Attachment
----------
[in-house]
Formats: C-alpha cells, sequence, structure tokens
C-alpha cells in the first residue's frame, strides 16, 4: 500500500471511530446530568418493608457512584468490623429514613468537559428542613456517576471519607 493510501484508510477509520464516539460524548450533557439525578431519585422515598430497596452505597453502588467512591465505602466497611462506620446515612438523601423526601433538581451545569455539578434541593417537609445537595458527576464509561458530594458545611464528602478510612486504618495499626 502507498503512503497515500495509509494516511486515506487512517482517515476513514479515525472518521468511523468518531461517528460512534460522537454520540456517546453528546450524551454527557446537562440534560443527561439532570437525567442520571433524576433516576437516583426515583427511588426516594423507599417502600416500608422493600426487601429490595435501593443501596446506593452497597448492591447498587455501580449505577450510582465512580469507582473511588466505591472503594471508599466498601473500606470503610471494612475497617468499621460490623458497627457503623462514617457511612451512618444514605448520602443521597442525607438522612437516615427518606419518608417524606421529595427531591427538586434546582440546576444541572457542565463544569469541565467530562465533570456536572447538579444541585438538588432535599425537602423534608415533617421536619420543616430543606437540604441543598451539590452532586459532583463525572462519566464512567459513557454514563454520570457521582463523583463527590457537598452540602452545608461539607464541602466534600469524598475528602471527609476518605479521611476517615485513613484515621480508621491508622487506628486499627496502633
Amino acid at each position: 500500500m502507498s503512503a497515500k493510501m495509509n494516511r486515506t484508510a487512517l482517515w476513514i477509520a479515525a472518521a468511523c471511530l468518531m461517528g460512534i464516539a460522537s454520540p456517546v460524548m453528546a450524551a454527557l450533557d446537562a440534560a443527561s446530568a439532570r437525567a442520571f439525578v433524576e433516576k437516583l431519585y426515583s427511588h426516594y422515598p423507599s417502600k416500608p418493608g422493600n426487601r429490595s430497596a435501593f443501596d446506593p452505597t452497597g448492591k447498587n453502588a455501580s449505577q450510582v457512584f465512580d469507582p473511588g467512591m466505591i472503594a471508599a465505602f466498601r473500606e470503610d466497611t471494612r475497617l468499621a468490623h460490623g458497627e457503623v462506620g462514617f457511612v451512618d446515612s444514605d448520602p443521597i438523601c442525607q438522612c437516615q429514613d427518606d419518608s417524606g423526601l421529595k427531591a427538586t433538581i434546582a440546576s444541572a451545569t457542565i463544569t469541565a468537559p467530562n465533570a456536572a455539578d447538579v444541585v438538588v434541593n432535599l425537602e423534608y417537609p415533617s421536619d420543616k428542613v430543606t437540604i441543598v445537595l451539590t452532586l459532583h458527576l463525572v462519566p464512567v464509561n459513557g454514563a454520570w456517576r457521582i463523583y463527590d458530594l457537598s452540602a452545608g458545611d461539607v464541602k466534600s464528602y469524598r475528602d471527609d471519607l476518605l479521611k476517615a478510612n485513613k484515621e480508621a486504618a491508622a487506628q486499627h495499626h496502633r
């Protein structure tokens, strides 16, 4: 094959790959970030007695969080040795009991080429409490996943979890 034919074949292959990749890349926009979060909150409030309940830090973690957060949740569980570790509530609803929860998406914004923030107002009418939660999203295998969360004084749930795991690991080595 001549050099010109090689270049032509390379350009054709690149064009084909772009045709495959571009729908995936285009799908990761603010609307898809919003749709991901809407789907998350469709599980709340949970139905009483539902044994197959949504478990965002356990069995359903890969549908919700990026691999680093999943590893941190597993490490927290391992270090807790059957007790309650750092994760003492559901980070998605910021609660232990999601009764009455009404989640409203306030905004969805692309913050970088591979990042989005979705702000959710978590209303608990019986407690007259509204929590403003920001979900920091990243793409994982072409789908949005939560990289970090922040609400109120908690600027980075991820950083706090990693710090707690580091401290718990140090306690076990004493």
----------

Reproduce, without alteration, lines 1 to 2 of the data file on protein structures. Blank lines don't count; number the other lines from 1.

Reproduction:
[in-house]
Formats: C-alpha cells, sequence, structure tokens